The practice of preaching is a lonely and solitary one. A certain amount of solitude is necessary for study and creativity. But for most of us preaching has become a strikingly individual and secluded exercise.
In solitude we preachers exegete a text. We consider the content and context of the text, all in private. We then craft a talk, ideally with insight into our congregation and community, with little chance to bounce ideas around with others.
The sermon is preached on Sunday. Then often with no significant discussion of what has just happened with anybody else, or even ourselves, the whole process begins again the next morning.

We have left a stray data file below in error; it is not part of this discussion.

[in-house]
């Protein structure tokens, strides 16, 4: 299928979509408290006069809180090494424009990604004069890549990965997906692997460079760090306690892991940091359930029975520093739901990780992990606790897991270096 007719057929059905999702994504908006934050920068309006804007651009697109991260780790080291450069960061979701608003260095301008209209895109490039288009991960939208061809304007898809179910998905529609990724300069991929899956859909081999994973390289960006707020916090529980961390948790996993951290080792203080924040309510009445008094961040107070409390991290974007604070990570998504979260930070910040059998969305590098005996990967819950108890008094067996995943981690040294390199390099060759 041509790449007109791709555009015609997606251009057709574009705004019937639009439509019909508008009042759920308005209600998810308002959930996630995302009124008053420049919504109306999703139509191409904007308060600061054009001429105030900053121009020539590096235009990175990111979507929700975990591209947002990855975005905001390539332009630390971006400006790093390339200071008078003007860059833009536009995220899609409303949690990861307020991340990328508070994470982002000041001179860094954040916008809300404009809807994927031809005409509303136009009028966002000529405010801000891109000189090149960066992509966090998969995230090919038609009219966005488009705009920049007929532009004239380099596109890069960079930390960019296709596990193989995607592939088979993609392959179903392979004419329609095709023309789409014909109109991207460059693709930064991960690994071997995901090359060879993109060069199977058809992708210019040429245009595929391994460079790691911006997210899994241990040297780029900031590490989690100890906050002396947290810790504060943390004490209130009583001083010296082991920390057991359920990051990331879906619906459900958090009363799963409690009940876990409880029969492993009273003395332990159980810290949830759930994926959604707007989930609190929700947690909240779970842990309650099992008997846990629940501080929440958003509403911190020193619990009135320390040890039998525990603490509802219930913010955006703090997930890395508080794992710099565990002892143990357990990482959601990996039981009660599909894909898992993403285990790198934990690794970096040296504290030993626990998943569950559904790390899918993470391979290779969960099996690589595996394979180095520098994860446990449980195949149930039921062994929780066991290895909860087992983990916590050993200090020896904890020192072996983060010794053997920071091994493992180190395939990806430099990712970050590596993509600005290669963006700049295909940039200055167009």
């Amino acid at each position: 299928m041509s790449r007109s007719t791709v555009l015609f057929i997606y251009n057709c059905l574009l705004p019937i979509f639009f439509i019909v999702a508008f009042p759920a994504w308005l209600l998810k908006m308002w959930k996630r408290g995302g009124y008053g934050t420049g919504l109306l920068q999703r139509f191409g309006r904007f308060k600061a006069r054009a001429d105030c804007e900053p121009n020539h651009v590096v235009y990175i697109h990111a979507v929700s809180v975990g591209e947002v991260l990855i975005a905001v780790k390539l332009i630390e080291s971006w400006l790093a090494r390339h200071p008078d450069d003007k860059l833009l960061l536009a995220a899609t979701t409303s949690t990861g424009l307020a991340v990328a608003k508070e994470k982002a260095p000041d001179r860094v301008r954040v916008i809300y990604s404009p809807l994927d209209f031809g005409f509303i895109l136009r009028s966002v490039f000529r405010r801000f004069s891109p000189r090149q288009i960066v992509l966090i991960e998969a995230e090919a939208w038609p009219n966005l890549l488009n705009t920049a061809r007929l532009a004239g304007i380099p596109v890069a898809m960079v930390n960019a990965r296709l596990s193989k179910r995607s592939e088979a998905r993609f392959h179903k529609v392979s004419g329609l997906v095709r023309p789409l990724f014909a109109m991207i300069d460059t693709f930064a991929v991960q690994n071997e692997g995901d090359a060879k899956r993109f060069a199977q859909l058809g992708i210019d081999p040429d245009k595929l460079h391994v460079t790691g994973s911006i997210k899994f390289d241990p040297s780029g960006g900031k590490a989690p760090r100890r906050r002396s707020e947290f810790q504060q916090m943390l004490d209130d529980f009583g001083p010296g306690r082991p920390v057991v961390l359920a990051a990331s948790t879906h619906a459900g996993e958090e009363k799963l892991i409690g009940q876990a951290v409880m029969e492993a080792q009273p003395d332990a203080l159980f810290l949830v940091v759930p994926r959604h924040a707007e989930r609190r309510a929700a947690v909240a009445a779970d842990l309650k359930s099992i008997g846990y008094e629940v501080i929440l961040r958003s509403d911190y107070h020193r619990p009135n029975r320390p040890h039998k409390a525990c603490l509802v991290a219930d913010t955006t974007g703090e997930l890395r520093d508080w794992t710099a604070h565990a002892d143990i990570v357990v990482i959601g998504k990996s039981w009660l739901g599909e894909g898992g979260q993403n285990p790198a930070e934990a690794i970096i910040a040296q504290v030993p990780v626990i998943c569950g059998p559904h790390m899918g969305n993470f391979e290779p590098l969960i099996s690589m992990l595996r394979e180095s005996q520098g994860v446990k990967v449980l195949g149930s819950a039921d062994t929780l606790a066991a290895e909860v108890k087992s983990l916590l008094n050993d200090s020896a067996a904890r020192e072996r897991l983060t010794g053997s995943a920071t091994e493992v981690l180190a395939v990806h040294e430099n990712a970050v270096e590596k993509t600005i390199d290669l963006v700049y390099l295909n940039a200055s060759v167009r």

Yet this lonely practice is inconsistent with the nature of preaching, which is relational and communal. Preaching is the proclamation of God’s word to and within a community. Preaching is a mark of a Christian church. It energises this group of people in their mission to the world. How can the discernment necessary for preaching be found alone?
This process is also inconsistent with learning theory that tells us that reflection is critical for skill development: no reflection, no development. Where is the time and community for reflection on an already-preached or about-to-be-preached sermon?